Commission on Taxation recommendations

An RTÉ report outlines the recommendations from Ireland’s Commission on Taxation report. [pdf file] Opposition parties, and other interested groups, are reportedly wary. Adds According to Taoiseach Brian Cowen, the report “is setting a framework for reforms over the next decade.”From the RTÉ report

Outline of proposals

An annual property tax on all residential property excluding social and local authority housing

Child benefit should be a taxable income with a tax credit to offset the increase in tax for low income earners

– A new three-rate income tax system should be introduced to replace the current high and low income tax rates

– The health levy should be abolished and integrated into income tax system when fiscal conditions improve

– Rules on residency and tax exemption should be strengthened

– Stamp duty on ATM, credit and debit cards should be phased out in the interest of promoting cash free society

– Removal of tax relief for nursing home expenses once the Fair Deal scheme ends

– The current ‘Cinderella clause’ needs to be supplemented with additional tests and criteria

– Additional capital gains tax should apply on windfall gains from property rezoning

– Domestic water charges should be phased in, with incentives to install meters, with a waiver for low income households

Carbon tax based in tonnes of carbon should be introduced and collected at earliest point of supply

VRT should be replaced over ten years by a system based on car usage

Tax relief for pension payments should be replaced with a scheme ‘along the lines of the former SSIA scheme’

– The first €200,000 of pension lump sums should be tax-free with remainder taxed at standard rate

– Ireland’s low corporate tax rate should remain in place to support economic activity long term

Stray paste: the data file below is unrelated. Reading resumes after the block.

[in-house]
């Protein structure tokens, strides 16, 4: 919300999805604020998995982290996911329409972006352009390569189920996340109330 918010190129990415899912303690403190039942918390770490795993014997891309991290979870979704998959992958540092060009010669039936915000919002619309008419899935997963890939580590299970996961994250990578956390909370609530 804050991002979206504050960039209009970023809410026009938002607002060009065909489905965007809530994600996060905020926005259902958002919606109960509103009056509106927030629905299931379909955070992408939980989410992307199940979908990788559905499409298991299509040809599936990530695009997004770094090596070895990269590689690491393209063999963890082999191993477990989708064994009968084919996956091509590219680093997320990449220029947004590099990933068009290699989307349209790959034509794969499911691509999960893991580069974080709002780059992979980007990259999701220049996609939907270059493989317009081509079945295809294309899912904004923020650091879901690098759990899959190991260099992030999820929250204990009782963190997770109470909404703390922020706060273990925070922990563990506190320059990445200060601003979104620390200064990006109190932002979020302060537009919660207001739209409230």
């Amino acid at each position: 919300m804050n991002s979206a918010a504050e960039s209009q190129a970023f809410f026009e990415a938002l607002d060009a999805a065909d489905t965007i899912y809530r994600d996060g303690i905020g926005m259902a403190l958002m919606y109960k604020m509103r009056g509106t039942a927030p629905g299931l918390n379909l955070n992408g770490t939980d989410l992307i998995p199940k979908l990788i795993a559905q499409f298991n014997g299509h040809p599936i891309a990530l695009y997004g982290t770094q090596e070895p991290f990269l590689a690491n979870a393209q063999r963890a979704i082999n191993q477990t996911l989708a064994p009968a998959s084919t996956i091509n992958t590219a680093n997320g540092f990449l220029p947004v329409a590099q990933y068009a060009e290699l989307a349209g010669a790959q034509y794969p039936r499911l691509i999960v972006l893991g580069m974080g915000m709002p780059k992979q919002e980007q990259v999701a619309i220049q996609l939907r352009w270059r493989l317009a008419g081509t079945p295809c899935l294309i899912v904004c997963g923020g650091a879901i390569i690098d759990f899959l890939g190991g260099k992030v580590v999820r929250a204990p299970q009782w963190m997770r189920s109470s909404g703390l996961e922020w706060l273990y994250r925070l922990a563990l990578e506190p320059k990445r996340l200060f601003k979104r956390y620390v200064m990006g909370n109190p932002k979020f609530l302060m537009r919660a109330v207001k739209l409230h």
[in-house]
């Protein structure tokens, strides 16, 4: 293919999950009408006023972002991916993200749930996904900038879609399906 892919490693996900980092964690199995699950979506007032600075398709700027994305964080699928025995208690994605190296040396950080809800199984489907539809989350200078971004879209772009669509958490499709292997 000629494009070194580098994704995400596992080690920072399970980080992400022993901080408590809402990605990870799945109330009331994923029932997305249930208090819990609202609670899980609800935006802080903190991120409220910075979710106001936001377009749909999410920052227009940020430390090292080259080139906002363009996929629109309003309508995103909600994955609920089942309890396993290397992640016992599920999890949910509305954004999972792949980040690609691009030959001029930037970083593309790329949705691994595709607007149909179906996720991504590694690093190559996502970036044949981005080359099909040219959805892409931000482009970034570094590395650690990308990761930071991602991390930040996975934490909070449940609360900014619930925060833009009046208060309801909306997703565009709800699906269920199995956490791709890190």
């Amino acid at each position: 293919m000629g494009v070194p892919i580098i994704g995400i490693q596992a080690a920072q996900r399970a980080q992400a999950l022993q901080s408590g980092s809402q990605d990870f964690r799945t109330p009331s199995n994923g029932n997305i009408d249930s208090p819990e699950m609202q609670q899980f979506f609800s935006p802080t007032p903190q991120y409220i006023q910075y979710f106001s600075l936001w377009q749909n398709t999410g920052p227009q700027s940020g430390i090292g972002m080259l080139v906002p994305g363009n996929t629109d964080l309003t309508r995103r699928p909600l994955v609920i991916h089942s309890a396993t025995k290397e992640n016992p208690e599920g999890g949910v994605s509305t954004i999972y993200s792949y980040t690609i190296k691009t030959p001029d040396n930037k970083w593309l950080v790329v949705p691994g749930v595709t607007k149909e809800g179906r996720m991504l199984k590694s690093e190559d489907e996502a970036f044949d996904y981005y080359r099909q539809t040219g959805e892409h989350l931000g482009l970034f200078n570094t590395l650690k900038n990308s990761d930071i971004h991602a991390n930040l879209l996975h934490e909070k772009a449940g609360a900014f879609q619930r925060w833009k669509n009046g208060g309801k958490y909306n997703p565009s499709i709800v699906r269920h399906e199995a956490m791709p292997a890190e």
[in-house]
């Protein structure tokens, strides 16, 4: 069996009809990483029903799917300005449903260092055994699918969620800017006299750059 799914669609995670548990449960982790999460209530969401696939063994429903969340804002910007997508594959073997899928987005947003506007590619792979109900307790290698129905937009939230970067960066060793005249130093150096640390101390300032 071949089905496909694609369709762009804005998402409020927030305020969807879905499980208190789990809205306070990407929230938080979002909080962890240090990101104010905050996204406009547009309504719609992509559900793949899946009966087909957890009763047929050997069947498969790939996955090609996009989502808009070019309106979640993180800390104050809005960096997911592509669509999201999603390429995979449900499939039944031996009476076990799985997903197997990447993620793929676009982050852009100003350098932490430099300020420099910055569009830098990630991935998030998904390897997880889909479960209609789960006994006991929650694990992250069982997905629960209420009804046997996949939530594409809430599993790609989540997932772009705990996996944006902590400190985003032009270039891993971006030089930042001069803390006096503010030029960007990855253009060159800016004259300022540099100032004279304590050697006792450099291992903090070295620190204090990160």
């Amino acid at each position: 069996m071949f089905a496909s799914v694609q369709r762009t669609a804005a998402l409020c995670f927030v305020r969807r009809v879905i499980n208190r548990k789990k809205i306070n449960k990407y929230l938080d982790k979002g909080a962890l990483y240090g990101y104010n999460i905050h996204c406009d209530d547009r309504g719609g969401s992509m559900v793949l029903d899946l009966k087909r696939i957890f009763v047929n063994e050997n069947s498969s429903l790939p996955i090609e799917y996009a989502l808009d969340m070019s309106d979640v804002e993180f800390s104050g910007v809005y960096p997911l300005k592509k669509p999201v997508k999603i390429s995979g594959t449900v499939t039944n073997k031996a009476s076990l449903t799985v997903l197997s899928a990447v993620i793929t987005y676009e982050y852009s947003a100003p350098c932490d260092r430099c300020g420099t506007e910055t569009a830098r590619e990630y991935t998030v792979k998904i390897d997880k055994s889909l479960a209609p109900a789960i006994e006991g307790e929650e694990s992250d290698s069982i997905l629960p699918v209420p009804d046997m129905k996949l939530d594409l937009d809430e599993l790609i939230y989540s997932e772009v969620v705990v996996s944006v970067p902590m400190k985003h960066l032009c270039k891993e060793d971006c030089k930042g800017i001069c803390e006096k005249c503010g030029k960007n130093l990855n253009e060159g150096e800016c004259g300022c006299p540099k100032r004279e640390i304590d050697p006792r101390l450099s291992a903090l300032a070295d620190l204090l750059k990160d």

– End to the artists’ tax exemption

– Expenses of Oireachtas members should be treated as the same way as expenses paid to all other employees, with a limit placed on the dual abode allowance and an end to the flat rate of relief for accommodation.

– End stock relief for farming business but continue relief on farm land leasing

– Income tax relief for trade union subscriptions should be ended

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  • Mack

    An annual property tax makes sense, I think we’re alone in the Western world in not having one (and the transaction based stamp duty has led to extreme volatility in tax reciepts).

    Phasing VRT out also makes sense, it was anti-European anyway.

    Pension changes could be a good idea, they look like extra protections for lower paid workers (at the expense of higher paid workers). Should led to a more vibrant ‘grey’ economy in the long term (more pensioners with decent incomes). They’re also family friendly. Because married couples can share tax credits & bands (if both work some hours) these changes would lower the financial impact of a partner (normally women) moving from full-time to part-time employment. The full-time spouse would get the tax-credits and a big pension boost (e.g. going from a 70% relief to a 130% relief).

    The third tax rate is for workers earning over €250k, which is suitably high. If it leads to lower taxes for those earning less it’ll be a good thing. The only danger is that it may get whacked up to ridiculous levels (say 80%) where it may interfere with company expansions and job creation (think execs in multinationals turning down promotions that would lead to expansions in Ireland).. Minimum wage workers to be taken back outside the tax net (after being dragged back in by the income levy. approx – €16,500 p.a. tax free), which is a good thing – esp. with falling prices.

  • The SIPTU guy refused to sign. Social partnership in the bad times? Not a good sign is it? I guess he couldn’t sign off on the removal of tax relief on subs!

    The problem with moving from VRT to use-based taxes is that it double taxes people who already own cars. Even if it was resold there was a VRT component in the sale price. Is there any mechanism to rebate car tax to existing owners? (See also property tax vs stamp duty)

  • aquifer

    All sensible stuff. The opposition will have to feign outrage though.

    I think that taxes on consumption such as VAT and fuel duties do not get the same bad reaction as income tax and rates, and do something to pick up resources from tax dodgers.

    ROI will need them all it seems like.